Slide Method of Blood Grouping

In this slide method of blood grouping post we have briefly explained about principle, requirements, reagents, procedure, and observation on blood grouping slide.

Slide Method of Blood Grouping

Red blood cells, white blood cells, and platelets make up a human blood corpuscle. When it comes to transportation, protection, and regulation, all of these blood cells perform a critical function.

The presence or lack of antigens and antibodies on the surface of our red blood cells, also known as Erythrocytes, determines our blood group. The consequences of receiving a transfusion with the wrong blood type are typically fatal.

Blood groups A, B, AB, and O is the four primary blood groups. Karl Landsteiner, an Austrian scientist and immunologist, discovered the blood grouping system in the year 1901.


The basic purpose of conducting this blood grouping slide experiment is to understand the basic concept of the different ABO blood group system and with the help of this blood grouping slide method you get to know our blood group and type.


The ABO and Rh blood grouping system is based on agglutination reaction. When red blood cells carrying one or both the antigens are exposed to the corresponding antibodies they interact with each other to form visible agglutination or clumping. 

The ABO blood group antigens are O-linked glycoproteins in which the terminal sugar residues exposed at the cell surface of the red blood cells determine whether the antigen is A or B. 

Blood group A individuals have A antigens on RBCs and anti-B antibodies in serum. Similarly, blood group B individuals have B antigens on RBCs and anti-A antibodies in serum. 

Blood group AB individuals have both A and B antigens on RBCs and neither anti-A nor anti-B antibodies in serum. 

Whereas, blood group O individuals have neither A antigens nor B antigens, but possess both anti-A and anti-B antibodies in serum. The Rh antigens are transmembrane proteins in which the loops exposed on the surface of red blood cells interact with the corresponding antibodies.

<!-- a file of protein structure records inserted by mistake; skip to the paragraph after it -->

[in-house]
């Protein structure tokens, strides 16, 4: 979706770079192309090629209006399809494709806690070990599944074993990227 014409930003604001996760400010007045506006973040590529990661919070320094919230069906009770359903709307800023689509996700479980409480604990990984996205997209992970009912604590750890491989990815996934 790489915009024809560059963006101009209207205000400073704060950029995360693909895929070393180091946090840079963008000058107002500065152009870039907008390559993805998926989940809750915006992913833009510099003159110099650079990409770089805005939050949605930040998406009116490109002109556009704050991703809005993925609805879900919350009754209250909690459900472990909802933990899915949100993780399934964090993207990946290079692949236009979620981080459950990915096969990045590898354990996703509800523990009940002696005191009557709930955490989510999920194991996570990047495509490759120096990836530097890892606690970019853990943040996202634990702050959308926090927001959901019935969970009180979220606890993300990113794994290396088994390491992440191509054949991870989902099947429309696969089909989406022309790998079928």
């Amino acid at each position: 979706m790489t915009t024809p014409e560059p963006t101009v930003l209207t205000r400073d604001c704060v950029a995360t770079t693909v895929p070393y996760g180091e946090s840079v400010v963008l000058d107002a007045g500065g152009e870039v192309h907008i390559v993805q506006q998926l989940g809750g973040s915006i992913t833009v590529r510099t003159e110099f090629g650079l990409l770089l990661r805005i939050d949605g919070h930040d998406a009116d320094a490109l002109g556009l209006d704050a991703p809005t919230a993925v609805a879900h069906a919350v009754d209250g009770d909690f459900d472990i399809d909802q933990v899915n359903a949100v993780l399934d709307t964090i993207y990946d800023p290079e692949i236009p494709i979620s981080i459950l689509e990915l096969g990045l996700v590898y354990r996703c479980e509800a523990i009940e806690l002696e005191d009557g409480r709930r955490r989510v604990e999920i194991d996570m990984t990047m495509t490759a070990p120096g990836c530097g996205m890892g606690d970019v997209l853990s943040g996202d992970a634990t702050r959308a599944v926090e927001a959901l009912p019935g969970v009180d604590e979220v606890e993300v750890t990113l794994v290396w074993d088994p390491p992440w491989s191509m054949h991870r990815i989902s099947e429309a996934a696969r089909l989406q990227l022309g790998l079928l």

1. Toothpicks

2. Blood sample

3. Alcohol Swabs

4. Lancet

5. Blood grouping slide

6. Sterile cotton balls


1. Anti-A

2. Anti-B

3. Anti-D


1. After cleaning the blood grouping slide, pick a glass side and draw three circles on it. Remove the Monoclonal Antibodies (MAB) kit from the box. Now, using a dropper, add the Anti-A, Anti-B, and Anti-D to the first, second, and third circles, in the blood grouping slide.

2. Now use the alcohol swabs to wash the ring finger and touch lightly towards the fingertip, where the blood sample will be taken on blood grouping slide.

3. With the lancet, puncture the ring fingertip and wipe away the first drop of blood. Allow the blood to fall on the three circles of the glass blood grouping slide as it starts to come out by gently pressing the fingertip on them.

4. We must apply pressure on the pricked part in order to stop the blood flow. Use the cotton ball if required. Mix the blood sample gently with the help of a toothpick and wait for a minute to observe the result.


As mentioned above, there are four major blood groups and eight different blood types, collectively called the ABO Blood Group System. The groups are known to be based on the presence or absence of two specific antigens and antibodies– A and B:

Group A- Antigen A and Antibody B.

Group B- Antigen B and Antibody A.

Group AB- Antigen A and B both and no Antibodies

Group O- No Antigens and both A and B Antibodies.

ABO Blood Grouping
ABO Blood Grouping

Slide Method of Blood Grouping: Blood grouping slide Results

Other than this, there is also a third kind of antigen that is termed as the Rh factor. Based on the presence or absence of this antigen (Rh factor), the four blood groups are classified into eight different blood types:

A positive – Presence of Rh+

A negative – Presence of Rh-

B positive – Presence of Rh+

B negative – Presence of Rh-

AB positive – Presence of Rh+

AB negative – Presence of Rh-

O positive – Presence of Rh+

O negative – Presence of Rh- 

Further Readings